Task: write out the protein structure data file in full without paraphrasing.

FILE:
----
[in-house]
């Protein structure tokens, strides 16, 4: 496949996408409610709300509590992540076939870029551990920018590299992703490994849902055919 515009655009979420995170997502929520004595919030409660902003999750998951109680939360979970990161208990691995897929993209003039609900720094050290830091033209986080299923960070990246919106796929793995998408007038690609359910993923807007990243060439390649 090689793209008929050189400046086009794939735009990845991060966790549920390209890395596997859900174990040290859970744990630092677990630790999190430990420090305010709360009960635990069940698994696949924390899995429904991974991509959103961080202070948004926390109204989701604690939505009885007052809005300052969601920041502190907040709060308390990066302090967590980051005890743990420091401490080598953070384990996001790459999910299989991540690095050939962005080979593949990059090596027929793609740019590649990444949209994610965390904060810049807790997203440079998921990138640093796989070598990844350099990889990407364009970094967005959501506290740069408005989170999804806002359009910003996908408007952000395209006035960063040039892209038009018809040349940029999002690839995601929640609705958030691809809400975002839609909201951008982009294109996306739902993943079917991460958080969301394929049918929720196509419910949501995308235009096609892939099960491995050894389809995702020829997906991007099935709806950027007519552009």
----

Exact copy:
[in-house]
């Protein structure tokens, strides 16, 4: 496949996408409610709300509590992540076939870029551990920018590299992703490994849902055919 515009655009979420995170997502929520004595919030409660902003999750998951109680939360979970990161208990691995897929993209003039609900720094050290830091033209986080299923960070990246919106796929793995998408007038690609359910993923807007990243060439390649 090689793209008929050189400046086009794939735009990845991060966790549920390209890395596997859900174990040290859970744990630092677990630790999190430990420090305010709360009960635990069940698994696949924390899995429904991974991509959103961080202070948004926390109204989701604690939505009885007052809005300052969601920041502190907040709060308390990066302090967590980051005890743990420091401490080598953070384990996001790459999910299989991540690095050939962005080979593949990059090596027929793609740019590649990444949209994610965390904060810049807790997203440079998921990138640093796989070598990844350099990889990407364009970094967005959501506290740069408005989170999804806002359009910003996908408007952000395209006035960063040039892209038009018809040349940029999002690839995601929640609705958030691809809400975002839609909201951008982009294109996306739902993943079917991460958080969301394929049918929720196509419910949501995308235009096609892939099960491995050894389809995702020829997906991007099935709806950027007519552009």